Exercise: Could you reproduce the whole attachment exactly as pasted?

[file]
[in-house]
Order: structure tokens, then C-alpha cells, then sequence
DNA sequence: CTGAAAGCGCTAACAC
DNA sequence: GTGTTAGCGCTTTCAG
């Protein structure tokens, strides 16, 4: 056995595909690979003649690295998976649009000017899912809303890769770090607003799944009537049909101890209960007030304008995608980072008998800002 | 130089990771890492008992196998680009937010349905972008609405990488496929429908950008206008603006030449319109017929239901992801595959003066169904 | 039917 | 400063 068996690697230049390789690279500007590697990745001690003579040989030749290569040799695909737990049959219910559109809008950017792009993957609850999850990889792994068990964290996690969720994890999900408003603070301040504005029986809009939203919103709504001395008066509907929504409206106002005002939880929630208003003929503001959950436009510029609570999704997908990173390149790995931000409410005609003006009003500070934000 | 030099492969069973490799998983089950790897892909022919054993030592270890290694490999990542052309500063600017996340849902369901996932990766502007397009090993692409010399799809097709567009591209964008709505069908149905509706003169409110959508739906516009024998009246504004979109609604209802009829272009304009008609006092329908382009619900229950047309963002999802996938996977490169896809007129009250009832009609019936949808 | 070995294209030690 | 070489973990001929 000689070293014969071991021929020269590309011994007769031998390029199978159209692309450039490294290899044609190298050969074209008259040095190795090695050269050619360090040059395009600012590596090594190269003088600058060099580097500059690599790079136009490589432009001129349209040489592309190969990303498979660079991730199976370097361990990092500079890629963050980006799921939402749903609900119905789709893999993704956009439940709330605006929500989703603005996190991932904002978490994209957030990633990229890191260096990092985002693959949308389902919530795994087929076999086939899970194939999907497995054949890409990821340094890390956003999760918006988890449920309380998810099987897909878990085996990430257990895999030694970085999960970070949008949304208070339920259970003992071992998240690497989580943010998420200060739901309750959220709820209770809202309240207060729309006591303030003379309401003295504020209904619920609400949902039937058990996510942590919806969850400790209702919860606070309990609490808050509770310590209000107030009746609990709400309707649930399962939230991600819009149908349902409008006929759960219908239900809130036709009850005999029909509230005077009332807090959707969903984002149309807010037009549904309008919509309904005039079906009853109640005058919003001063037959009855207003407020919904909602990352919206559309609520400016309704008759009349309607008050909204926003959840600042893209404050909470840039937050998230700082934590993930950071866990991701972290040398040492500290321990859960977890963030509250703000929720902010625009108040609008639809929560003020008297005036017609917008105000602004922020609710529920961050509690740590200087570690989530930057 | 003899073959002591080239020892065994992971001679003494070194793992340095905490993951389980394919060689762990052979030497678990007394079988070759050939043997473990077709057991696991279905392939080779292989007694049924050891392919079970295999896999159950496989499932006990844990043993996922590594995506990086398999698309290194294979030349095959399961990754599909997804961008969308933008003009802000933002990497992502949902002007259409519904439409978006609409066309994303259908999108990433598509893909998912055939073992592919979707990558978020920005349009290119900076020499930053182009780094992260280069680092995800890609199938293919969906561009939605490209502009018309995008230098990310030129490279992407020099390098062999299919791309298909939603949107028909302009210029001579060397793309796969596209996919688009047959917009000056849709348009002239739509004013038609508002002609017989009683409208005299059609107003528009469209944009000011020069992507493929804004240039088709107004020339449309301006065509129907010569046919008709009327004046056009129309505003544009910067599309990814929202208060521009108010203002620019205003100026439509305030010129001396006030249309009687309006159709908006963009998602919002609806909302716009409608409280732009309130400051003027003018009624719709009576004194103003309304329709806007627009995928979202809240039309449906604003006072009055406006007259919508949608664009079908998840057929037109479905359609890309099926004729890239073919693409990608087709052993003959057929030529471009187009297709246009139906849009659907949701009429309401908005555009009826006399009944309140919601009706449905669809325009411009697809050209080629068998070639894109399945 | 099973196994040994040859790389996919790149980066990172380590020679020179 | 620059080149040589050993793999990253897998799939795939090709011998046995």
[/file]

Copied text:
[in-house]
Order: structure tokens, then C-alpha cells, then sequence
DNA sequence: CTGAAAGCGCTAACAC
DNA sequence: GTGTTAGCGCTTTCAG
């Protein structure tokens, strides 16, 4: 056995595909690979003649690295998976649009000017899912809303890769770090607003799944009537049909101890209960007030304008995608980072008998800002 | 130089990771890492008992196998680009937010349905972008609405990488496929429908950008206008603006030449319109017929239901992801595959003066169904 | 039917 | 400063 068996690697230049390789690279500007590697990745001690003579040989030749290569040799695909737990049959219910559109809008950017792009993957609850999850990889792994068990964290996690969720994890999900408003603070301040504005029986809009939203919103709504001395008066509907929504409206106002005002939880929630208003003929503001959950436009510029609570999704997908990173390149790995931000409410005609003006009003500070934000 | 030099492969069973490799998983089950790897892909022919054993030592270890290694490999990542052309500063600017996340849902369901996932990766502007397009090993692409010399799809097709567009591209964008709505069908149905509706003169409110959508739906516009024998009246504004979109609604209802009829272009304009008609006092329908382009619900229950047309963002999802996938996977490169896809007129009250009832009609019936949808 | 070995294209030690 | 070489973990001929 000689070293014969071991021929020269590309011994007769031998390029199978159209692309450039490294290899044609190298050969074209008259040095190795090695050269050619360090040059395009600012590596090594190269003088600058060099580097500059690599790079136009490589432009001129349209040489592309190969990303498979660079991730199976370097361990990092500079890629963050980006799921939402749903609900119905789709893999993704956009439940709330605006929500989703603005996190991932904002978490994209957030990633990229890191260096990092985002693959949308389902919530795994087929076999086939899970194939999907497995054949890409990821340094890390956003999760918006988890449920309380998810099987897909878990085996990430257990895999030694970085999960970070949008949304208070339920259970003992071992998240690497989580943010998420200060739901309750959220709820209770809202309240207060729309006591303030003379309401003295504020209904619920609400949902039937058990996510942590919806969850400790209702919860606070309990609490808050509770310590209000107030009746609990709400309707649930399962939230991600819009149908349902409008006929759960219908239900809130036709009850005999029909509230005077009332807090959707969903984002149309807010037009549904309008919509309904005039079906009853109640005058919003001063037959009855207003407020919904909602990352919206559309609520400016309704008759009349309607008050909204926003959840600042893209404050909470840039937050998230700082934590993930950071866990991701972290040398040492500290321990859960977890963030509250703000929720902010625009108040609008639809929560003020008297005036017609917008105000602004922020609710529920961050509690740590200087570690989530930057 | 003899073959002591080239020892065994992971001679003494070194793992340095905490993951389980394919060689762990052979030497678990007394079988070759050939043997473990077709057991696991279905392939080779292989007694049924050891392919079970295999896999159950496989499932006990844990043993996922590594995506990086398999698309290194294979030349095959399961990754599909997804961008969308933008003009802000933002990497992502949902002007259409519904439409978006609409066309994303259908999108990433598509893909998912055939073992592919979707990558978020920005349009290119900076020499930053182009780094992260280069680092995800890609199938293919969906561009939605490209502009018309995008230098990310030129490279992407020099390098062999299919791309298909939603949107028909302009210029001579060397793309796969596209996919688009047959917009000056849709348009002239739509004013038609508002002609017989009683409208005299059609107003528009469209944009000011020069992507493929804004240039088709107004020339449309301006065509129907010569046919008709009327004046056009129309505003544009910067599309990814929202208060521009108010203002620019205003100026439509305030010129001396006030249309009687309006159709908006963009998602919002609806909302716009409608409280732009309130400051003027003018009624719709009576004194103003309304329709806007627009995928979202809240039309449906604003006072009055406006007259919508949608664009079908998840057929037109479905359609890309099926004729890239073919693409990608087709052993003959057929030529471009187009297709246009139906849009659907949701009429309401908005555009009826006399009944309140919601009706449905669809325009411009697809050209080629068998070639894109399945 | 099973196994040994040859790389996919790149980066990172380590020679020179 | 620059080149040589050993793999990253897998799939795939090709011998046995």